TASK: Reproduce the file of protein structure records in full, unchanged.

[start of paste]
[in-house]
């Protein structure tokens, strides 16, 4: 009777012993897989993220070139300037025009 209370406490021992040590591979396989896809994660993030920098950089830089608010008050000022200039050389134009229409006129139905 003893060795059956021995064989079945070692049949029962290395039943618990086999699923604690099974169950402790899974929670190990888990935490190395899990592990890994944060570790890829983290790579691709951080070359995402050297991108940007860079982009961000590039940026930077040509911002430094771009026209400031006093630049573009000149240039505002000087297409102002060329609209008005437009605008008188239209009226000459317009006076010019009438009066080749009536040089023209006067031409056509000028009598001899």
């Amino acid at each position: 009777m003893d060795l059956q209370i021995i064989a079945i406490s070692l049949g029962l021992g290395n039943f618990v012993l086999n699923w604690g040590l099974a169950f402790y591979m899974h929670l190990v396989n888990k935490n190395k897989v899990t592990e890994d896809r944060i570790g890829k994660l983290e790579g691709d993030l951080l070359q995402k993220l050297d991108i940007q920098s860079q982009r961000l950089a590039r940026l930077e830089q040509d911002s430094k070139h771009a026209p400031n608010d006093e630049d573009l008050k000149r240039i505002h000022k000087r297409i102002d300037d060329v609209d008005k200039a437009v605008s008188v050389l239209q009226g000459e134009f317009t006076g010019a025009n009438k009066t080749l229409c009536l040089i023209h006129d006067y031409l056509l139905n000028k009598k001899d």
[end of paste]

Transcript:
[in-house]
């Protein structure tokens, strides 16, 4: 009777012993897989993220070139300037025009 209370406490021992040590591979396989896809994660993030920098950089830089608010008050000022200039050389134009229409006129139905 003893060795059956021995064989079945070692049949029962290395039943618990086999699923604690099974169950402790899974929670190990888990935490190395899990592990890994944060570790890829983290790579691709951080070359995402050297991108940007860079982009961000590039940026930077040509911002430094771009026209400031006093630049573009000149240039505002000087297409102002060329609209008005437009605008008188239209009226000459317009006076010019009438009066080749009536040089023209006067031409056509000028009598001899």
């Amino acid at each position: 009777m003893d060795l059956q209370i021995i064989a079945i406490s070692l049949g029962l021992g290395n039943f618990v012993l086999n699923w604690g040590l099974a169950f402790y591979m899974h929670l190990v396989n888990k935490n190395k897989v899990t592990e890994d896809r944060i570790g890829k994660l983290e790579g691709d993030l951080l070359q995402k993220l050297d991108i940007q920098s860079q982009r961000l950089a590039r940026l930077e830089q040509d911002s430094k070139h771009a026209p400031n608010d006093e630049d573009l008050k000149r240039i505002h000022k000087r297409i102002d300037d060329v609209d008005k200039a437009v605008s008188v050389l239209q009226g000459e134009f317009t006076g010019a025009n009438k009066t080749l229409c009536l040089i023209h006129d006067y031409l056509l139905n000028k009598k001899d």